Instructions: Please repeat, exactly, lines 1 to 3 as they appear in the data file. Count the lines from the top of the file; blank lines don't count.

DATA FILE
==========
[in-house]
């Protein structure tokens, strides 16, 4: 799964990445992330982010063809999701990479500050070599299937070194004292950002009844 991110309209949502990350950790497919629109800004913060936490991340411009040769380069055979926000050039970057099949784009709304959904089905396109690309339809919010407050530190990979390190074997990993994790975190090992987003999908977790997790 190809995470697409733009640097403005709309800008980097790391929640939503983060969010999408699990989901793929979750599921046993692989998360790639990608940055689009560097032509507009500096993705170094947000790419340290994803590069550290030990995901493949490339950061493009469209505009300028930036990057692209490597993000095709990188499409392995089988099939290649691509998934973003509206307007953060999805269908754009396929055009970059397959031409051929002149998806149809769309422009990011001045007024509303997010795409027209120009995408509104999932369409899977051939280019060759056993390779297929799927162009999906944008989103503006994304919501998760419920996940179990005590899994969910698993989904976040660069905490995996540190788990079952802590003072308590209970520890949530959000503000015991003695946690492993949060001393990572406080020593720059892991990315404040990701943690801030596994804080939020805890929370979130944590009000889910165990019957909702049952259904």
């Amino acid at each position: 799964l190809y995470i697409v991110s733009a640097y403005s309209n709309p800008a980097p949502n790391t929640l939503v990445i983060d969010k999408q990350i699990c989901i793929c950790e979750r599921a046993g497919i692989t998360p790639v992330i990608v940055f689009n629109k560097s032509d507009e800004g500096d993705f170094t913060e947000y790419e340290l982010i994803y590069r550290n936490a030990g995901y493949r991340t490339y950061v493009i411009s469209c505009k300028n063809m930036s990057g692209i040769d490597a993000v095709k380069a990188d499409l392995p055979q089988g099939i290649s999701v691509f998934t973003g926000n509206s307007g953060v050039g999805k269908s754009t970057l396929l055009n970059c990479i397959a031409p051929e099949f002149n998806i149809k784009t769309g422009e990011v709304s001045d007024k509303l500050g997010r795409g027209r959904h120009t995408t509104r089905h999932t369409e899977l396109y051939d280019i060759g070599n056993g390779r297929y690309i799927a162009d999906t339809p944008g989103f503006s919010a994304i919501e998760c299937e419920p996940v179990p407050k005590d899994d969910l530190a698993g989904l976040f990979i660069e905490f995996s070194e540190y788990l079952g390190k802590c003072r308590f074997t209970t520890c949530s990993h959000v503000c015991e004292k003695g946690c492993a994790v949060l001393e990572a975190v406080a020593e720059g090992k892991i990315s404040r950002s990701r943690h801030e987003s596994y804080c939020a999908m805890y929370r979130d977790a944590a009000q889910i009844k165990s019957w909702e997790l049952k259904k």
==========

[in-house]
């Protein structure tokens, strides 16, 4: 799964990445992330982010063809999701990479500050070599299937070194004292950002009844 991110309209949502990350950790497919629109800004913060936490991340411009040769380069055979926000050039970057099949784009709304959904089905396109690309339809919010407050530190990979390190074997990993994790975190090992987003999908977790997790 190809995470697409733009640097403005709309800008980097790391929640939503983060969010999408699990989901793929979750599921046993692989998360790639990608940055689009560097032509507009500096993705170094947000790419340290994803590069550290030990995901493949490339950061493009469209505009300028930036990057692209490597993000095709990188499409392995089988099939290649691509998934973003509206307007953060999805269908754009396929055009970059397959031409051929002149998806149809769309422009990011001045007024509303997010795409027209120009995408509104999932369409899977051939280019060759056993390779297929799927162009999906944008989103503006994304919501998760419920996940179990005590899994969910698993989904976040660069905490995996540190788990079952802590003072308590209970520890949530959000503000015991003695946690492993949060001393990572406080020593720059892991990315404040990701943690801030596994804080939020805890929370979130944590009000889910165990019957909702049952259904």
């Amino acid at each position: 799964l190809y995470i697409v991110s733009a640097y403005s309209n709309p800008a980097p949502n790391t929640l939503v990445i983060d969010k999408q990350i699990c989901i793929c950790e979750r599921a046993g497919i692989t998360p790639v992330i990608v940055f689009n629109k560097s032509d507009e800004g500096d993705f170094t913060e947000y790419e340290l982010i994803y590069r550290n936490a030990g995901y493949r991340t490339y950061v493009i411009s469209c505009k300028n063809m930036s990057g692209i040769d490597a993000v095709k380069a990188d499409l392995p055979q089988g099939i290649s999701v691509f998934t973003g926000n509206s307007g953060v050039g999805k269908s754009t970057l396929l055009n970059c990479i397959a031409p051929e099949f002149n998806i149809k784009t769309g422009e990011v709304s001045d007024k509303l500050g997010r795409g027209r959904h120009t995408t509104r089905h999932t369409e899977l396109y051939d280019i060759g070599n056993g390779r297929y690309i799927a162009d999906t339809p944008g989103f503006s919010a994304i919501e998760c299937e419920p996940v179990p407050k005590d899994d969910l530190a698993g989904l976040f990979i660069e905490f995996s070194e540190y788990l079952g390190k802590c003072r308590f074997t209970t520890c949530s990993h959000v503000c015991e004292k003695g946690c492993a994790v949060l001393e990572a975190v406080a020593e720059g090992k892991i990315s404040r950002s990701r943690h801030e987003s596994y804080c939020a999908m805890y929370r979130d977790a944590a009000q889910i009844k165990s019957w909702e997790l049952k259904k």